The Court held, however, that the First Amendment did apply. In order to be protected by the First Amendment one need not explicitly disseminate a certain message but "must merely engage in expressive activity that could be impaired in order to be entitled to protection" (emphasis added). The Court further noted that, in any case, the Boy Scouts had taken a position with regard to homosexuality in seeking to avoid the issue of sexuality from arising altogether. The Court distinguished the Boy Scouts from Rotary Clubs that were forced to admit women under public accommodations laws since in those cases "the evidence fail[ed] to demonstrate that admitting women to Rotary Clubs [would] affect in any significant way the existing members' ability to carry out their various purposes."

Justice Stevens, joined by Justices Souter, Ginsburg, and Breyer, dissented. They argued that "when the State interferes with individuals' selection of those with whom they wish to join in a common endeavor, freedom of association . . . may be implicated[, but the] right to associate for expressive purposes is not . . . absolute; rather, the nature and degree of constitutional protection afforded freedom of association may vary depending on the extent to which . . . the constitutionally protected liberty is at stake in a given case."

The dissent noted that while the Boy Scouts' position on homosexuality was communicated in internal memoranda, it was not tied to any publicly expressed values of the organization. The manual for scout leaders specifically instructs, "do not undertake to instruct Scouts, in any formalized manner, in the subject of sex." And in response to the question, "Should a professional or non-professional individual who openly declares himself to be a homosexual be terminated?" the manual answers, "Yes, in the absence of any law to the contrary. At the present time we are unaware of any statute or ordinance in the United States which prohibits discrimination against individual's employment upon the basis of homosexuality. In the event that such a law was applicable, it would be necessary for the Boy Scouts of America to obey it." Therefore, Justice Stevens argued, the Boy Scouts planned for a day when the law might change.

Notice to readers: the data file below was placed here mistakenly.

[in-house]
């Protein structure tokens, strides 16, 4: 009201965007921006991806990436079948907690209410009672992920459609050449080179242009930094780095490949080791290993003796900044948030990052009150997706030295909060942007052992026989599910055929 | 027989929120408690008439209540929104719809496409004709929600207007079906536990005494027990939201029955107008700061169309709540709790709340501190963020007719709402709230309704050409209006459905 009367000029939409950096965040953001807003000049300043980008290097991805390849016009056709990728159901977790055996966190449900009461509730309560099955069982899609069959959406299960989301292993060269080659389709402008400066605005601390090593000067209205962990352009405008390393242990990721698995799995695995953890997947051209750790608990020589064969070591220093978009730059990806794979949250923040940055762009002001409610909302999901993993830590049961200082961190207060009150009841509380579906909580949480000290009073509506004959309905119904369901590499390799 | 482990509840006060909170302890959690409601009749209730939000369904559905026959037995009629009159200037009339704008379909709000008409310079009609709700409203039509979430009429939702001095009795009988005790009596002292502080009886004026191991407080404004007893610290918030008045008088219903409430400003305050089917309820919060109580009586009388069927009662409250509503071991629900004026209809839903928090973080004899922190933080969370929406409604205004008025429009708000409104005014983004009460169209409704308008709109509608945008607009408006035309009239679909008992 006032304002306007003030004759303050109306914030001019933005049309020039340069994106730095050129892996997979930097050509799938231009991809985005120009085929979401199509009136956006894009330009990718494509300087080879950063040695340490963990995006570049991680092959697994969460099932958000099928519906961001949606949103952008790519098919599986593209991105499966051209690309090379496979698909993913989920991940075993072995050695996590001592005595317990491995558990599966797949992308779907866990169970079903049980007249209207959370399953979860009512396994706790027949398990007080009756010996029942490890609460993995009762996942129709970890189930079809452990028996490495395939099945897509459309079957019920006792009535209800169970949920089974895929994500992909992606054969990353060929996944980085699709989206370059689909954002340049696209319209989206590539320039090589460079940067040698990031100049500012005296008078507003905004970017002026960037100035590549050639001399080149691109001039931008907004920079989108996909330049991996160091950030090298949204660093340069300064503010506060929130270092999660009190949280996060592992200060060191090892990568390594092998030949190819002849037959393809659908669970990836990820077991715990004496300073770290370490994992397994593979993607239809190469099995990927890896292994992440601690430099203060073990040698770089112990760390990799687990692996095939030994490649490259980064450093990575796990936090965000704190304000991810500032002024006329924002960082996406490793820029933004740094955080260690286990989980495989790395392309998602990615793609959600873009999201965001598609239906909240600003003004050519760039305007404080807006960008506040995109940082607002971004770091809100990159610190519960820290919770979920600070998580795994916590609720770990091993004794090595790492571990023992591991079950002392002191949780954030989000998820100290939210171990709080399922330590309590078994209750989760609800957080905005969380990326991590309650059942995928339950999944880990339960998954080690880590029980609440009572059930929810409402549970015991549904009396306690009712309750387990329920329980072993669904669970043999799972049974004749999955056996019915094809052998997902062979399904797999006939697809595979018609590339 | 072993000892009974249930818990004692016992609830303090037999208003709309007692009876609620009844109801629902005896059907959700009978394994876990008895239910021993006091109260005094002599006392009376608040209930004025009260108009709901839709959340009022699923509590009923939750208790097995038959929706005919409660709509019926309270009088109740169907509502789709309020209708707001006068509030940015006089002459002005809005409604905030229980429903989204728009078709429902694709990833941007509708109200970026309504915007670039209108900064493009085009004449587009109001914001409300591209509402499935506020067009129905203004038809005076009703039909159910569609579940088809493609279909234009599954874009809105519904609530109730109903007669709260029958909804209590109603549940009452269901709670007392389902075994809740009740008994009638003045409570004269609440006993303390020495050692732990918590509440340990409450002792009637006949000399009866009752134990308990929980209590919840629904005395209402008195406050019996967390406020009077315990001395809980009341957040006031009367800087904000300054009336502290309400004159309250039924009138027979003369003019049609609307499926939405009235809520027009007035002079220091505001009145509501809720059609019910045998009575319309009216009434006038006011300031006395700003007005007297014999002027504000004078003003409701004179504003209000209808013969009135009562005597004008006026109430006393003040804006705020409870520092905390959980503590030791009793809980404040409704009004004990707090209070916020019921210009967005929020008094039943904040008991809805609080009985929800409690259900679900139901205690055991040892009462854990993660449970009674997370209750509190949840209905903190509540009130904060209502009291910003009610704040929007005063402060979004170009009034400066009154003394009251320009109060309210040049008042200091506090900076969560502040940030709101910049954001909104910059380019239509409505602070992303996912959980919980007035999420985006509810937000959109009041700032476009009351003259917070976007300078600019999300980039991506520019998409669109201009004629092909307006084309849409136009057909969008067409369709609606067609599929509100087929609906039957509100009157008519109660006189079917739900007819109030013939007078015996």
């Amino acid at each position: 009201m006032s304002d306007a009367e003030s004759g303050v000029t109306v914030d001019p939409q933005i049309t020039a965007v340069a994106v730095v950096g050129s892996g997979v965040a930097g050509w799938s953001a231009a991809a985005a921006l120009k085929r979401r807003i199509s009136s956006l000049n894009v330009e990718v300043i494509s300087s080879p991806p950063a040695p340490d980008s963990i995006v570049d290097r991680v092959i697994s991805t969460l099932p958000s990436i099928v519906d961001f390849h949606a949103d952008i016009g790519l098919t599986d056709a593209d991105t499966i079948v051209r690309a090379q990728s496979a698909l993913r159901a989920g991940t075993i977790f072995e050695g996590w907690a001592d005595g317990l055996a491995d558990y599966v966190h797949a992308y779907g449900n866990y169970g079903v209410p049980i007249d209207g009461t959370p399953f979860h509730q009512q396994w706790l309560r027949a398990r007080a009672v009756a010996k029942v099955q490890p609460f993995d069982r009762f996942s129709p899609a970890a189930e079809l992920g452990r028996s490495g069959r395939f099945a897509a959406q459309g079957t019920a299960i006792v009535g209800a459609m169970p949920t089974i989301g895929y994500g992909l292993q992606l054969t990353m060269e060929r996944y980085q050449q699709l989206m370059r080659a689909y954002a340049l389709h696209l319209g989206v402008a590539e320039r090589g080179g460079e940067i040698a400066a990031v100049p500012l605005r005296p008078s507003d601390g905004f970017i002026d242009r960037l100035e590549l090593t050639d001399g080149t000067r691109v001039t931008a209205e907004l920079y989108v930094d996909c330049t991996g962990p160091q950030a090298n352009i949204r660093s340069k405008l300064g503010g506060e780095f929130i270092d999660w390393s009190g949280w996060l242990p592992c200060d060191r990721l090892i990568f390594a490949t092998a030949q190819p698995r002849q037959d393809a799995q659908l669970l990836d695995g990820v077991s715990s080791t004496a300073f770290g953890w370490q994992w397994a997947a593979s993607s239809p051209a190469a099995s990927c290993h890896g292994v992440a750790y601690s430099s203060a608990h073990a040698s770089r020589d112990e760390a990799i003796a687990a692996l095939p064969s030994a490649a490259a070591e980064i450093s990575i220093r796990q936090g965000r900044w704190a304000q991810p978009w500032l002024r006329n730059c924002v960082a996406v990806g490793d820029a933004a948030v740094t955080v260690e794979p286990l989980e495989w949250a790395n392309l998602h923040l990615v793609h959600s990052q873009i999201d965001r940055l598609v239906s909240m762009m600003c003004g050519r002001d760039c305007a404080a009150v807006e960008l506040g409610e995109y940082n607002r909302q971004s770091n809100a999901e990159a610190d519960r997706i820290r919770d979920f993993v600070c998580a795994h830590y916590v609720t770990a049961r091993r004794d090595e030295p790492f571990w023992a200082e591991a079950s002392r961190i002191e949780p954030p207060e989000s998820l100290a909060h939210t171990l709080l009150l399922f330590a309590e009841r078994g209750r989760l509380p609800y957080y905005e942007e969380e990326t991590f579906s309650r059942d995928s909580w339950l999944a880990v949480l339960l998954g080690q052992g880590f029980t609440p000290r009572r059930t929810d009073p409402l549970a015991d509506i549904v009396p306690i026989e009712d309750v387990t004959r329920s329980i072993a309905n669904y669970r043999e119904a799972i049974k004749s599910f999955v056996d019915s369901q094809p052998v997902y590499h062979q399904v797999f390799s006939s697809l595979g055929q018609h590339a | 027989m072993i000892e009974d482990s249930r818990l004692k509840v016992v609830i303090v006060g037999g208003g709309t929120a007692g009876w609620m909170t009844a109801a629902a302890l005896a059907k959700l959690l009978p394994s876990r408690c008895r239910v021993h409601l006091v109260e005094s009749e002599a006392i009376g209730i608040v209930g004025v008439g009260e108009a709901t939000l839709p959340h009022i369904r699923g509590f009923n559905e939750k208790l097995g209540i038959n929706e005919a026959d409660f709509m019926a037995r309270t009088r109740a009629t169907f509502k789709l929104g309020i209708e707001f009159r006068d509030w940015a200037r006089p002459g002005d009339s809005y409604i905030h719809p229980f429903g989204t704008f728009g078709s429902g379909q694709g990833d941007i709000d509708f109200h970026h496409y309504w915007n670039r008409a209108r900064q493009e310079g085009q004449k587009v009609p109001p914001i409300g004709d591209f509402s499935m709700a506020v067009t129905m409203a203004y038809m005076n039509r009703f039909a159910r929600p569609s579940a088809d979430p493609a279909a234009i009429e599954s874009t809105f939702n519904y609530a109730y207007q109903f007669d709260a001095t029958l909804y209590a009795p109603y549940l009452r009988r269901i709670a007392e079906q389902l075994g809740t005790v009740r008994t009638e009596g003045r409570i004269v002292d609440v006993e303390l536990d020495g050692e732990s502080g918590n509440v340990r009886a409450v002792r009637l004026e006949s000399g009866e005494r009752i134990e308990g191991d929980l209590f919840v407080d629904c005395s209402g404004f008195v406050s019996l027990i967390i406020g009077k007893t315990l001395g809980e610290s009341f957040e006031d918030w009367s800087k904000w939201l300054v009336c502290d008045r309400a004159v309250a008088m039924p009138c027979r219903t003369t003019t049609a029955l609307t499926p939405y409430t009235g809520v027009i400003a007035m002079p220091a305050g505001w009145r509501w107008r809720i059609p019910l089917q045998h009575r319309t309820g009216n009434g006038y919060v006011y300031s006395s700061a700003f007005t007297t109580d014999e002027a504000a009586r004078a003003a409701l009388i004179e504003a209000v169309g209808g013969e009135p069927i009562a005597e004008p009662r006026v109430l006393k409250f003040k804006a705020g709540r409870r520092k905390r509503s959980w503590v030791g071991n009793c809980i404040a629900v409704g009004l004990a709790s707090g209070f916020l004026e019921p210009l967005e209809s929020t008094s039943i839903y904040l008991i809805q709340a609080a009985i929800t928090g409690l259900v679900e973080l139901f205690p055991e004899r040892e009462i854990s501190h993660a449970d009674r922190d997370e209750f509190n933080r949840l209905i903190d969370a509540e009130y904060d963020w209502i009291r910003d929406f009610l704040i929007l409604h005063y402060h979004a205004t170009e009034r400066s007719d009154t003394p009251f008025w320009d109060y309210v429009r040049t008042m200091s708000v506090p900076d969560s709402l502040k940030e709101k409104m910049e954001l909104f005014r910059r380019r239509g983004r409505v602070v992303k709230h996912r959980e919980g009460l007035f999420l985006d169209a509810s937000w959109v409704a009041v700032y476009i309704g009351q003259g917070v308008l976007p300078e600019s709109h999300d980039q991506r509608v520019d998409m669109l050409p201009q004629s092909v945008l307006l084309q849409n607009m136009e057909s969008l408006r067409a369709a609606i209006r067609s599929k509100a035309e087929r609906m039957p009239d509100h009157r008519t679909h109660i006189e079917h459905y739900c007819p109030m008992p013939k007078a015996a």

Furthermore, the dissent found no difference between cases requiring "young men's organizations" to include women and the Dale case. The Court had required those organizations to abide by anti-discrimination laws despite their publicly stated exclusionary policies. Finally, the dissent further distinguished this case from Hurley, arguing that while in Hurley, GLIB, wanted to impart a message by participating in the parade, the terminated scout leader here, Dale, did not seek to make a statement at all, but simply to continue his employment. The Court has not considered an LGBT workplace discrimination case since Dale.

State Constitutional Amendment

In 1996, the Court considered a 1992 amendment to the Colorado State Constitution ("Amendment 2"), enacted by a general election voter initiative, that prevented any government entity in Colorado from enacting or enforcing any law seeking to protect or cure discrimination against homosexuals. The Colorado state courts declared Amendment 2 unconstitutional, applying strict scrutiny under the Fourteenth Amendment because it "infringed the fundamental right of gays and lesbians to participate in the political process." On appeal to the Supreme Court, the State's principal argument in support of Amendment 2 was that it only denied "special protection" to homosexuals so as to put homosexuals on the same footing as everyone else.